1 / 104
What are the four stages of reproductive behavior?
Click the card to flip 👆
Terms in this set (104)
- emit stimuli that attract members of the opposite sex
- females are attracted to sex specific traits (specific to males, like large muscles, deep voice, etc)
- males are attracted to the smell of estrogen (midcycle). Estrogen fluctuates across the menstrual cycle, when female is most fertile is when estrogen levels are the highest. Estrogen is very important for our skin. Baboons and monkeys develop sex skin, skin on their rumps swell from the estrogen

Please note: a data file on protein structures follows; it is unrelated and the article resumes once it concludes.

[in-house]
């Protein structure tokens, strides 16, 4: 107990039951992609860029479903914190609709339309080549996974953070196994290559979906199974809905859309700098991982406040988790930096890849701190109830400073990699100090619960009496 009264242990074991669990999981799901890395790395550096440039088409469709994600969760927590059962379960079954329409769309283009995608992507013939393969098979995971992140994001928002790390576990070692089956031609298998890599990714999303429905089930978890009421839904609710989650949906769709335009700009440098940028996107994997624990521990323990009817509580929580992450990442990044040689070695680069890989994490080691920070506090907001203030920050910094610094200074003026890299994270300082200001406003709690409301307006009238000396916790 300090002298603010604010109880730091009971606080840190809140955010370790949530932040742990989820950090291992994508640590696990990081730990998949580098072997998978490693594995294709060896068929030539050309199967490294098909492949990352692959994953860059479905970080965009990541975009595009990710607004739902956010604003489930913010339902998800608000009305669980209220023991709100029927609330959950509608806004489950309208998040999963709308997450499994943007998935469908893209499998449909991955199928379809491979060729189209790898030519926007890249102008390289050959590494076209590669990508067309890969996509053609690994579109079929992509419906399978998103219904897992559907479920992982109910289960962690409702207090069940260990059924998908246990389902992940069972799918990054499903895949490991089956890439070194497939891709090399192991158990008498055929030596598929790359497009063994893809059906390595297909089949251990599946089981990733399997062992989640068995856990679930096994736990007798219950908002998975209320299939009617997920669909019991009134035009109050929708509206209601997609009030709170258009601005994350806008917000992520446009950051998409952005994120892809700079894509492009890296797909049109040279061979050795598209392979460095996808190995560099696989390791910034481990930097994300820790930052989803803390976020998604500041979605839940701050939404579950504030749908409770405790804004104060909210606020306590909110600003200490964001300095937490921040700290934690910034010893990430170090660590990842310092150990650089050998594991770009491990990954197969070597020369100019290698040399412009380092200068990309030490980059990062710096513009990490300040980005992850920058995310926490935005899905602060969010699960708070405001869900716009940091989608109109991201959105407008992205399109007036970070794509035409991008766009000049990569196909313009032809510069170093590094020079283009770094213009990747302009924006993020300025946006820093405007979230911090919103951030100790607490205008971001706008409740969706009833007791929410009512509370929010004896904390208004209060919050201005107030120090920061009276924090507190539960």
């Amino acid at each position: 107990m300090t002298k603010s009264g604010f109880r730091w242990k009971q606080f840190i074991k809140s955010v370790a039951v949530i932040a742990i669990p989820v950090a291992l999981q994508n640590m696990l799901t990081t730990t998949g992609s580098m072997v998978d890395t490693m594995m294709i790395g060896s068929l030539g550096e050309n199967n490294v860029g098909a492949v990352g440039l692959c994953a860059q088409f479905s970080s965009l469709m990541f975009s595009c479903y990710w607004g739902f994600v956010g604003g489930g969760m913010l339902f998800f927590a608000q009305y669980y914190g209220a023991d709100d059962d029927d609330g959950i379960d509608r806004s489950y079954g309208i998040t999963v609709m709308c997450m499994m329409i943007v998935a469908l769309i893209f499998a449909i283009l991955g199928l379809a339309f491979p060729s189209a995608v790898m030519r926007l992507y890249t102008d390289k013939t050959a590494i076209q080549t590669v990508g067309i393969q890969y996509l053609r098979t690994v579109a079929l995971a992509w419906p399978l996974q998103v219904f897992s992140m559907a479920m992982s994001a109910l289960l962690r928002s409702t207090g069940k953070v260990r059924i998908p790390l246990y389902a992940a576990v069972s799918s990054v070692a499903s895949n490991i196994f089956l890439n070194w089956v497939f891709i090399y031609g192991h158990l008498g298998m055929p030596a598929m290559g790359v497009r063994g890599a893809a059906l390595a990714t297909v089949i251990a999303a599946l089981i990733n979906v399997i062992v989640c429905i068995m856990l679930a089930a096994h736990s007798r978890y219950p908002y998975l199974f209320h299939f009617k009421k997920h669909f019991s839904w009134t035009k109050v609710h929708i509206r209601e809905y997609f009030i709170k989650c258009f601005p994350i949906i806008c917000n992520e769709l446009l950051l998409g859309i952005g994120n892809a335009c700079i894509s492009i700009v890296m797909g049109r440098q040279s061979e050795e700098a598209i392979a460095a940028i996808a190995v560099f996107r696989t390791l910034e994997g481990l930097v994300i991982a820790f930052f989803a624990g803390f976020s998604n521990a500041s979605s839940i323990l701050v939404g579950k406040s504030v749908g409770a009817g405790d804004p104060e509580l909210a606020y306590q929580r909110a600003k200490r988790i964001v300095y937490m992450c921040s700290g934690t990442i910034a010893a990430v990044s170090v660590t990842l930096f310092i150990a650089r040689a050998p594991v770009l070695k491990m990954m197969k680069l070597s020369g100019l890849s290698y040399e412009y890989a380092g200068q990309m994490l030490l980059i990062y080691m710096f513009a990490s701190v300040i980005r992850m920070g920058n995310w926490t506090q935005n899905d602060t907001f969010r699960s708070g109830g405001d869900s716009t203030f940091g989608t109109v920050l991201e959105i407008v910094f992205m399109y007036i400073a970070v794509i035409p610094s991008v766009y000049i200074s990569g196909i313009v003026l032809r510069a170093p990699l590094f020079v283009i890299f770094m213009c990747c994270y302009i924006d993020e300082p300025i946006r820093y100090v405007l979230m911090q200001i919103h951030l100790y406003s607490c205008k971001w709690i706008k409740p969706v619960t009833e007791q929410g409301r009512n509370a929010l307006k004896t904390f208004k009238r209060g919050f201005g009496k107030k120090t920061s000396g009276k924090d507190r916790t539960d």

What are post-copulatory behaviors, and what are three examples?- varies across species. - 1. Refractory phase & Coolidge effect - 2. Copulatory lock - 3. Maternal behaviors: nursing and protecting the young, etcHow is erection normally inhibited in males, and how do anti-depressants affect the ability of males to achieve an erection?- spinal cord initiates rejection reflex. - reflex is inhibited by neurons (serotonergic neurons) coming from the brain stem -antidepressants like SSRI's increase the amount of serotonin in brain which inhibits erection reflex. So, if you have extra serotonin, it is harder to get an erectionWhat is a refractory phase, and which sex has one?- time period when a male cannot copulate again - can last from minutes, to hours, to monthsWhat is the Coolidge effect?- a male can resume sexual activity more quickly with a new partner. - refractory phase is shorter if males have sex with a new partner.What is copulatory lock?- the penis will swell after ejaculation and cannot be removed from female right away. (not in humans)What controls whether a female will exhibit maternal behaviors and how was this determined?- controlled by hormones that are present during pregnancy. - rat experiments, a pregnant and rat and a rat that has never been pregnant, are connected and share a blood supply... they find if a virgin rat is exposed to these hormones then she will have maternal behaviorsWhat are biological rhythms?- - regular fluctuations, a cyclical or reoccurring patter in a living process - ex: menstrual cycleWhat are circadian rhythms, and what are three examples of circadian rhythms?- lasts about one day. Circa means about and adian means day. - 1. Body temperature: lowest right after you fall asleep. Reaches its peak mid to late afternoon. - 2. Mood: we are in the best mood in the evening hours 8 pm or so. And the moods drop - 3. Sleep/wake cycle:How is the sleep/wake cycle measured in hamsters?- hamsters are nocturnal and like. To sleep during the day and be awake at night. When awake they are pretty much on running wheel entire time. - they have a hamster in a cage and mark down when its running on wheel. do this for several days. - in room w normal lighting: running on wheel when darkWhat is a zeitgeber, and what is the most common zeitgeber?- synchronizing stimulus, a cue that tells you when you should be active and when you should be asleep. - light is the most common zeitgeberWhat is a change in activity in response to a zeitgeber referred to as?- phase shift: (turning the light on a different times) - happens when you travel across different time zonesWithout a zeitgeber, how long is the human sleep/wake cycle, and how was this determined?- 25 hoursHow did lesion and transplant studies contribute to the discovery of the circadian clock?- hamster experiment. transplanting brain tissue from one individual to another in which the recipient subsequently displayed the donors behavior. within the SCN itself there must be a mechanism that can drive a circadian rhythm in activity, and this biological clock is affected by a mutation called of the gene taoHow does light influence melatonin secretion in birds?- birds do not have a-lot of cortex on brain & have thin skulls light activates pineal gland directly when its no longer light out, it releases melatonin.What does "free-running" mean, and do humans have a free-running cycle?- maintain a cycle with no external cues (no light, etc.) - yes, humans have a free running cycle.What is the retinohypothalamic pathway, and how is it involved in melatonin secretion in humans?- the route by which retina ganglion cells send their axons to the suprachiasmatic nuclei. this pathway carries information about light to hypothalamus. in mammals, cells in the eye tell the SCN when it is light out.How does the human sleep/wake cycle change with age?-start by early risers ---> late risers ----> early risers againWhat structure is the "circadian clock", and where is it located?- Suprachiasmatic nucleus (SCN) located in the hypothalamus - located above optic chiasmHow does the clock gene influence the sleep/wake cycle?- people who feel energetic in the morning ("larks") are likely to carry a different version of the clock gene than "night owls" have. different versions of other genes in the molecular clock are also associated with being a lark versus a night owl.What structure secretes melatonin, and why is melatonin referred to as the "Dracula of hormones"?- melatonin is secreted from the pineal gland. Melatonin is referred to as the "Dracula of hormones" because bright light will inhibit the release of melatonin and will only come out in the dark. Even if the pineal gland is switched "on" by the body clock, it will not produce melatonin unless the person is in a dimly lit environment.What is the difference between an "owl" and a "lark", and which gene controls whether someone is an owl or a lark?- people who feel energetic in the morning ("larks") are likely to carry a different version of the clock gene than "night owls" have. different versions of other genes in the molecular clock are also associated with being a lark versus a night owl.How does the tau gene influence the sleep/wake cycle?- hamster research. normally, hamsters free-run at a period slightly longer than 24 hours, but this male showed a free-running period of 22 hours. half of its offspring also had a shorter circadian rhythm, indicating that he had a genetic mutation (tau) affecting the clock.What four physiological measures are used to classify different sleep states?•Electroencephalography (EEG) •Eye movements •Muscle tension •Heart rateWhat is EEG, and what is EEG activity like in an awake person?- EEG is the recording of gross electrical activity of the brain via large electrodes placed on the scalp.Describe the 4 sleep stages and physiological events that characterize each one.In which sleep stage is muscle tone completely lost?- REMWhat is the only way to know if a person is dreaming?- by asking themDuring which sleep stage does most dreaming occur, and what is the difference between dream reports from slow wave sleep and dream reports from REM?- during REM. 80% in REM will say there were dreaming and 9% of them from non rem sleepWhy is it difficult to study dreams?- they are easily forgotten and they are self-reportedHow does Freud's psychoanalytic theory explain why we dream?- it reflects are unconcious dislikes, thoughts . and motivationsHow does the activation-synthesis hypothesis explain why we dream?- its random patterns of activity in the cortex; its spontaneous recombination of elementsWhat is a typical night of sleep like for a young adult?- 7 to 8 hours for 19-30 years old.What is a sleep cycle, how long does a sleep cycle last, and what is different between cycles at the beginning vs. the end of the night?- lasts around 90 minutes. longer slow wave sleep happens earlier in night, longer rem sleep happens later in the nightWhen do infants develop a sleep/wake cycle, and what are two ways in which the sleep of infants differs from the sleep of adults?- starts at 4 months. their sleep cycles are 50-60 min, their REM is 50% of sleep. they sleep up till 16 hoursHow does sleep in older adults differ from sleep in young adults, and which sleep stage is most affected?- you get less slow wave sleep as you get older. wake up periods get more frequent and sleep hours go from 7 to 8 to 5-6What type of mammals do not have REM sleep and why?- aquatic animals: they cant lose all muscle toneWhat is unique about slow-wave sleep (SWS) in aquatic mammals and birds?- they only have one hemisphereWhat happens when people are deprived of sleep?- get irritated, have harder time concentrating, get disorientatedWhat is recovery sleep, and how does it differ from normal sleep?- its getting more sleep than normal after sleep deprivation. first night it recovers slow wave sleep and second night it recovers REMWhat is recovery sleep, and how does it differ from normal sleep?What are the consequences of prolonged total sleep deprivation?= the immune system starts to fail, leading to death. (19 days for rats)What is fatal familial insomnia?- 7 to 24 months without sleepWhat evidence suggests that we sleep to conserve energy?- ancient ancestors needed a lot of energy when it was light out to complete the tasks needed for survival. Like gathering food, etc. - when its dark out, you go to sleep to conserve energy. - animals in the wild, in times of food shortages, they sleep more. They sleep more bc they have less access to food (less energy)What evidence suggests that sleep has restorative effects on the body?- without sleep, the immune system becomes compromised. You get sick more easily... didn't sleep so didn't have time to replenish - people who sleep less than 6 hours a night, within the next 6 years. - toxins in the brain are cleared out during sleepWhat two studies suggest that sleep is important for memory consolidation, and what sleep stage is thought to be especially important for memory consolidation?- we sleep to consolidate our memories. Where our memories are strengthened. When we are awake during the day, we are taking in info and when we sleep, we decide what we keep or get rid of and then decide whether that memory gets integrated - studied word lists, participants tested after retention interval filled with wake or sleep - slow wave sleep is the sleep stage. - study: passed electrical currents thru ppls scalps that mimic slow waves for 30 min while asleep, showed a greater memory improvement compared to the night the did not receive the electrical stimulationWhat area of the brain is thought to control slow-wave sleep and why?- basal forebrain. - being awake and being on other sleep stages is controlled by hindbrainWhat is the isolated brain technique?- take an animal and sever the connection between their brain and spinal cord. They artificially profuse blood thru the head and put electrodes on the head to see if the animal would go to sleep and they found that yes it did. - sleep is really controlled by the brainWhat is the function of the reticular formation?- wakes you upWhat brain area is thought to control REM sleep?- PonsWhat is sleep paralysis, and why does it occur?- you wake but are paralyzed - neurons in the pons are still inhibiting the motor neurons which are responsible for movementsWhat is narcolepsy?- frequent sleep attacks and excessive daytime sleepiness. Person falls asleep out of nowhere - when they fall asleep, they go right into rem sleep.What is cataplexy?- person suddenly loses all muscle tone but you are not asleep, still awake but you can't move your muscles.What is orexin, and where are neurons that secrete orexin located?- orexin is responsible for narcolepsy. Regulates sleep and waking up - only released by cells in the hypothalamus and project to other sleep centers and control when they are active - dog studies w genetic mutationWhat is the function of the hypothalamus with regard to sleep?- only released by cells in the hypothalamus and project to other sleep centers and control when they are activeWhat are three sleep disorders observed mainly in children that occur during slow wave sleep?- 1st. night terrors: you wake up with intense anxiety. You feel like you cant breath. Happens typically during slow wave sleep. - 2nd: sleep enuresis: treatment is to give vasopressin - 3rd: sleep walking: tends to run in families.What is REM behavior disorder?- when people act out their dreams. - after age 50, more common in men and usually perceives Parkinson's diseaseWhat is sleep apnea, what is the treatment, and how is SIDS related to sleep apnea?- sleep apnea is when ppl have difficulty breathing during sleep. - treatment: to wear a mask, which forces air down the airway - SIDS: infants die mysteriously. Ppl hypothesize that their respiratpry systems are immatureWhat is the difference between sleep onset and sleep maintenance insomnia?- sleep onset: trouble falling asleep initially, usually associated with changes to your routine - sleep maintenance: trouble staying asleep. You fall asleep fine but wake up in the middle of the night. Ppl with respiratory disorders, drugs, etcHow do over-the-counter sleeping pills work and how do prescription pills work?- over the counter: typically have antihistamines in them which are used to treat allergies, produced in our immune system to fight of shit in the body. - prescription sleeping pills: (ambien) agonists of GABA.What are three major drawbacks of prescription sleeping pills?- They don't provide you with a normal amount of sleep. Ppl will have adverse side effects, like when you wake up, you are still drowsy. Ppl also do crazy things and won't remember it. They become ineffective with continued use.What is a psychiatric disorder?- an abnormal behavior is exhibited.What is paralytic dementia, what is the cause, and how did this condition contribute to our understanding of psychiatric disorders?- paralytic dementia is when ppl has delusions which are false beliefs, despite contrary evidence. - they discovered that ppl who contracted syphilis, showed the same symptoms which would then go away with antibiotics. So they figured they would give the ppl w paralytic dementia antibiotics too.What are delusions?- false beliefs, despite contrary evidence.What are positive symptoms of schizophrenia?- behaviors that are gained. (extra behaviors that ppl without schizophrenia do not exhibit) things like hallucinations, delusions, disorganized thoughts/speechWhat are negative symptoms of schizophrenia?- behaviors that are lost. Things like blunted emotions (might not express emotions or express them inappropriately)What are cognitive symptoms of schizophrenia?- problems processing external information. memory or attention problems, poor decision making, abnormal movement patternsAt what age do people develop schizophrenia, and in which sex is it most common?- affects more males than females. 7 to 5 ratio - age of onset is young adulthood 18- 25 yearsHow does body odor relate to schizophrenia?- described as a ripe smelling fruitHow do we know that schizophrenia has a genetic component, and how do we know that genes alone cannot fully explain the cause of schizophrenia?- monozygotic twins: 50% - dizygotic twins: 17% - multiple genes: DISC1 gene (other factors involved)How is paternal age related to schizophrenia and why isn't maternal age related?- as the father gets older, the chance that he will have a child w schizophrenia. Increases - females are born w all the eggs she will have will men are constantly always making eggsWhat are 3 stressors that can contribute to the development of schizophrenia?- 1st: prenatal stress - 2nd: transition from childhood to adulthood - 3rd: city living: big city livingWhat is the integrative model of schizophrenia?- whether or not you get schizophrenia is going to depend on the interaction of stress and genesWhat are 3 brain changes are observed in individuals with schizophrenia?- large cerebral ventricles - corpus collosum is thicker - metabolic activity in frontal lobesWhat early treatment for schizophrenia involved surgically separating the frontal lobes from the rest of the brain, and was it effective?- Lobotomy - was not effectiveWhat are antipsychotics and how do first-generation antipsychotics work?- first-generation antipsychotics are the first ones that were developed - helped positive symptomsWhat is the dopamine hypothesis, and what are two pieces of evidence that support this hypothesis?- maybe shizo is caused by too much dopamine - 1st: if you take a lot of amphetamines' like meth - 2nd: Parkinson's disease: not getting enough dopamineWhat are three problems with the dopamine hypothesis?- 1: time course: doesn't coincide w when the symptoms are reduced. - 2nd: second generation antipsychotics: serotonin antagonists, reducing serotonin. Different in that they are better at treating the negative symptoms. But not influencing dopamine at all - 3rd: glutamate underactivity: ppl think they are not getting enough glutamateHow do second-generation antipsychotics work?- reducing serotonin. Different in that they are better at treating the negative symptoms. But not influencing dopamine at allWhat is the most prevalent mood disorder and what are the symptoms?- depression: loss of energy, pessimism, thoughts of death, etc - 80% of ppl who commit suicide have depression. (impulsive suicide) - bridge studyHow does sleep change with depression?- falling asleep and staying asleep. Less time in slow wave sleepIs there a genetic component to depression?- if you have a relative w depression, you are more likely to have it as well. - monozygotic twins: 60% - dizygotic twins: 20%What structural brain change is linked with depression, and what functional brain changes occur with depression?- right hemisphere cortex is thinner than ppl without depression - greater metabolic activity in frontal cortex and amygdala - less metabolic activity in parietal and temporal cortexWhich gender is more commonly depressed, and what are two explanations for why?- more common in woman - help seeking patterns and female reproductive hormones - birth control, after childbirth, etc - fluctuating level of hormones in womanWhat treatment for depression involves inducing a seizure in the brain?- electro-compulsive shock therapy - can cause amnesia (memory loss)What two drugs are used to treat depression and how does each one work?- monoamine oxidase (MAO) inhibitors. Block enzymatic degradation from occurring - selective serotonin reuptake inhibitors (SSRIs) block reuptake of serotoninWhat kind of therapy has been used to treat depression and how effective is it, compared with drugs?- cognitive behavioral therapy aimed at correcting negative thinking - change your thoughts to change your mood which change your behaviors - about the same - most effective treatment is to take both SSRIs with cognitive behavioral therapy as wellWhat three reasons suggest low serotonin is not the sole cause of depression?- SSRIs don't work for everyone - SSRIs increase the risk of suicide in children and adolescents - placebos just as effectiveWhat is bipolar disorder?- depressive periods alternating with periods of maniaWhat brain change occurs in bipolar disorder, and what other psychiatric condition shows the same change?- enlarged ventricles and reduced brain matter - more in common with schizophreniaWhat is OCD and what is the difference between obsessions and compulsions?- OCD: recurring thoughts or engage in repetitive thoughts or actions - obsession: thoughts - compulsions: actionsWhy is it thought that OCD may be triggered by infections?- most commonly developed in-between ages of 25 and 40 - if a child has strep throat, right after, they can develop OCD symptomsWhat is the most effective treatment for bipolar disorder, and what is the disadvantage of this treatment?- lithium: has a narrow therapeutic index (easy to overdose) & ppl don't like to take it so they can experience the manic phase - discovered by accidentWhat is the main change to the brain associated with OCD?- increased blood flow in both frontal cortex and cingulate cortexWhat are three effective treatments for OCD?- 1. Cognitive behavioral therapy - 2. SSRIs - 3. Cingulotomy (for extreme cases)